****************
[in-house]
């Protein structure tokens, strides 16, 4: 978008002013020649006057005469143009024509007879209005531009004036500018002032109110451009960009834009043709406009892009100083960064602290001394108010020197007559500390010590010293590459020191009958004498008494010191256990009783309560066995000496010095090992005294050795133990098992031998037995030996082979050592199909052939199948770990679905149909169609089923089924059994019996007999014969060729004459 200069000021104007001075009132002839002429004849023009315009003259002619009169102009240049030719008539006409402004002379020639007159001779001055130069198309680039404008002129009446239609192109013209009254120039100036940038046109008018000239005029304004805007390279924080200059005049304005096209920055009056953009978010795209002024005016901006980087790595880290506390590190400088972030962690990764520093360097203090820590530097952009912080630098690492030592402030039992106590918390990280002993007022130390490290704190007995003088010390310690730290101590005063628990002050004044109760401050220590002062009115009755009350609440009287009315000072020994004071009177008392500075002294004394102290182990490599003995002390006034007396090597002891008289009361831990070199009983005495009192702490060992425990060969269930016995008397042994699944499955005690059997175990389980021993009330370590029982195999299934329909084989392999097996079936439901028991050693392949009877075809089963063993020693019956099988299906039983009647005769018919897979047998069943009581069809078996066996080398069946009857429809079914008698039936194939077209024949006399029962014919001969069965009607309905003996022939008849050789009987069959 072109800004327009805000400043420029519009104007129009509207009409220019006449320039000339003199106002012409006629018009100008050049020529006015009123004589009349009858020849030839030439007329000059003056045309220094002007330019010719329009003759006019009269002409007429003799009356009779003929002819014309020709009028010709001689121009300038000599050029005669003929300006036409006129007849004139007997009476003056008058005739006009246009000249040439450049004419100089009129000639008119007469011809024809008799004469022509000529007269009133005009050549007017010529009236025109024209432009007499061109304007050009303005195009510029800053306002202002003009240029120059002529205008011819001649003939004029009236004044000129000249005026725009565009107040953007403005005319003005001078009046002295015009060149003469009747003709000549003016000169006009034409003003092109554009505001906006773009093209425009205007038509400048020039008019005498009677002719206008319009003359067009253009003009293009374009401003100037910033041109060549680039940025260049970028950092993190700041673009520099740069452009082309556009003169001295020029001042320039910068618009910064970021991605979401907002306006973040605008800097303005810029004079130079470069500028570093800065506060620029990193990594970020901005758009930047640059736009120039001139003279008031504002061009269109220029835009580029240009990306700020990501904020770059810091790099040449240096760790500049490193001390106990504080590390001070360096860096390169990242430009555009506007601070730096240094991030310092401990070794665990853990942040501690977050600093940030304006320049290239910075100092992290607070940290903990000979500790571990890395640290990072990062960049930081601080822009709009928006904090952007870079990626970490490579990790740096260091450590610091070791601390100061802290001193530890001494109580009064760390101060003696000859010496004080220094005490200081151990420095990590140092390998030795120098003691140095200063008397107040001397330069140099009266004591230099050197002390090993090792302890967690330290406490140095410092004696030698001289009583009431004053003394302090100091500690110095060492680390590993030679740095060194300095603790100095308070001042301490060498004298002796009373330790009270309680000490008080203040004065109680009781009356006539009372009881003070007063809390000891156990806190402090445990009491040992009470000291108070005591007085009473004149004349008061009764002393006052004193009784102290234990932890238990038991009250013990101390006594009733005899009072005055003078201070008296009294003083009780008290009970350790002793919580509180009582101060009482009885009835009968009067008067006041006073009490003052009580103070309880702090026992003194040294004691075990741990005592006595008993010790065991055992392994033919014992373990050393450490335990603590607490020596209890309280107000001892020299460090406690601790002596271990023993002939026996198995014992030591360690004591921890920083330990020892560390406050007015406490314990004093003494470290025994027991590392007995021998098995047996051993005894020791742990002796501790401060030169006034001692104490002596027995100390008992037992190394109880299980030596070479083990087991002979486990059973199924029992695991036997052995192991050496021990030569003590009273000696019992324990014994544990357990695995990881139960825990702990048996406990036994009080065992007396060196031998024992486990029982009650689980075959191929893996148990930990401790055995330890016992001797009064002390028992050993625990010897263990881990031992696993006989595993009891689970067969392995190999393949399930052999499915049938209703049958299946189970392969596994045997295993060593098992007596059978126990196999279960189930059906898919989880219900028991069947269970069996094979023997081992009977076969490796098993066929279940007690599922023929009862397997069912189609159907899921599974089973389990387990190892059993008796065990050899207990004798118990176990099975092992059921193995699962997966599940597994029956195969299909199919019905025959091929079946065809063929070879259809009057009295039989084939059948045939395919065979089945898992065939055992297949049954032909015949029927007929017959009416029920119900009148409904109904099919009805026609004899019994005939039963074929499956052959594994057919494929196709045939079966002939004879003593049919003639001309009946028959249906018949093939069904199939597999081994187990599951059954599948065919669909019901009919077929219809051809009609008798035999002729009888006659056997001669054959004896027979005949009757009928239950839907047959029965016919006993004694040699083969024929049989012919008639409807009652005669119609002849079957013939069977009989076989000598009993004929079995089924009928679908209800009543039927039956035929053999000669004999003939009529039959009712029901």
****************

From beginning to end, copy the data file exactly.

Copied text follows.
[in-house]
């Protein structure tokens, strides 16, 4: 978008002013020649006057005469143009024509007879209005531009004036500018002032109110451009960009834009043709406009892009100083960064602290001394108010020197007559500390010590010293590459020191009958004498008494010191256990009783309560066995000496010095090992005294050795133990098992031998037995030996082979050592199909052939199948770990679905149909169609089923089924059994019996007999014969060729004459 200069000021104007001075009132002839002429004849023009315009003259002619009169102009240049030719008539006409402004002379020639007159001779001055130069198309680039404008002129009446239609192109013209009254120039100036940038046109008018000239005029304004805007390279924080200059005049304005096209920055009056953009978010795209002024005016901006980087790595880290506390590190400088972030962690990764520093360097203090820590530097952009912080630098690492030592402030039992106590918390990280002993007022130390490290704190007995003088010390310690730290101590005063628990002050004044109760401050220590002062009115009755009350609440009287009315000072020994004071009177008392500075002294004394102290182990490599003995002390006034007396090597002891008289009361831990070199009983005495009192702490060992425990060969269930016995008397042994699944499955005690059997175990389980021993009330370590029982195999299934329909084989392999097996079936439901028991050693392949009877075809089963063993020693019956099988299906039983009647005769018919897979047998069943009581069809078996066996080398069946009857429809079914008698039936194939077209024949006399029962014919001969069965009607309905003996022939008849050789009987069959 072109800004327009805000400043420029519009104007129009509207009409220019006449320039000339003199106002012409006629018009100008050049020529006015009123004589009349009858020849030839030439007329000059003056045309220094002007330019010719329009003759006019009269002409007429003799009356009779003929002819014309020709009028010709001689121009300038000599050029005669003929300006036409006129007849004139007997009476003056008058005739006009246009000249040439450049004419100089009129000639008119007469011809024809008799004469022509000529007269009133005009050549007017010529009236025109024209432009007499061109304007050009303005195009510029800053306002202002003009240029120059002529205008011819001649003939004029009236004044000129000249005026725009565009107040953007403005005319003005001078009046002295015009060149003469009747003709000549003016000169006009034409003003092109554009505001906006773009093209425009205007038509400048020039008019005498009677002719206008319009003359067009253009003009293009374009401003100037910033041109060549680039940025260049970028950092993190700041673009520099740069452009082309556009003169001295020029001042320039910068618009910064970021991605979401907002306006973040605008800097303005810029004079130079470069500028570093800065506060620029990193990594970020901005758009930047640059736009120039001139003279008031504002061009269109220029835009580029240009990306700020990501904020770059810091790099040449240096760790500049490193001390106990504080590390001070360096860096390169990242430009555009506007601070730096240094991030310092401990070794665990853990942040501690977050600093940030304006320049290239910075100092992290607070940290903990000979500790571990890395640290990072990062960049930081601080822009709009928006904090952007870079990626970490490579990790740096260091450590610091070791601390100061802290001193530890001494109580009064760390101060003696000859010496004080220094005490200081151990420095990590140092390998030795120098003691140095200063008397107040001397330069140099009266004591230099050197002390090993090792302890967690330290406490140095410092004696030698001289009583009431004053003394302090100091500690110095060492680390590993030679740095060194300095603790100095308070001042301490060498004298002796009373330790009270309680000490008080203040004065109680009781009356006539009372009881003070007063809390000891156990806190402090445990009491040992009470000291108070005591007085009473004149004349008061009764002393006052004193009784102290234990932890238990038991009250013990101390006594009733005899009072005055003078201070008296009294003083009780008290009970350790002793919580509180009582101060009482009885009835009968009067008067006041006073009490003052009580103070309880702090026992003194040294004691075990741990005592006595008993010790065991055992392994033919014992373990050393450490335990603590607490020596209890309280107000001892020299460090406690601790002596271990023993002939026996198995014992030591360690004591921890920083330990020892560390406050007015406490314990004093003494470290025994027991590392007995021998098995047996051993005894020791742990002796501790401060030169006034001692104490002596027995100390008992037992190394109880299980030596070479083990087991002979486990059973199924029992695991036997052995192991050496021990030569003590009273000696019992324990014994544990357990695995990881139960825990702990048996406990036994009080065992007396060196031998024992486990029982009650689980075959191929893996148990930990401790055995330890016992001797009064002390028992050993625990010897263990881990031992696993006989595993009891689970067969392995190999393949399930052999499915049938209703049958299946189970392969596994045997295993060593098992007596059978126990196999279960189930059906898919989880219900028991069947269970069996094979023997081992009977076969490796098993066929279940007690599922023929009862397997069912189609159907899921599974089973389990387990190892059993008796065990050899207990004798118990176990099975092992059921193995699962997966599940597994029956195969299909199919019905025959091929079946065809063929070879259809009057009295039989084939059948045939395919065979089945898992065939055992297949049954032909015949029927007929017959009416029920119900009148409904109904099919009805026609004899019994005939039963074929499956052959594994057919494929196709045939079966002939004879003593049919003639001309009946028959249906018949093939069904199939597999081994187990599951059954599948065919669909019901009919077929219809051809009609008798035999002729009888006659056997001669054959004896027979005949009757009928239950839907047959029965016919006993004694040699083969024929049989012919008639409807009652005669119609002849079957013939069977009989076989000598009993004929079995089924009928679908209800009543039927039956035929053999000669004999003939009529039959009712029901």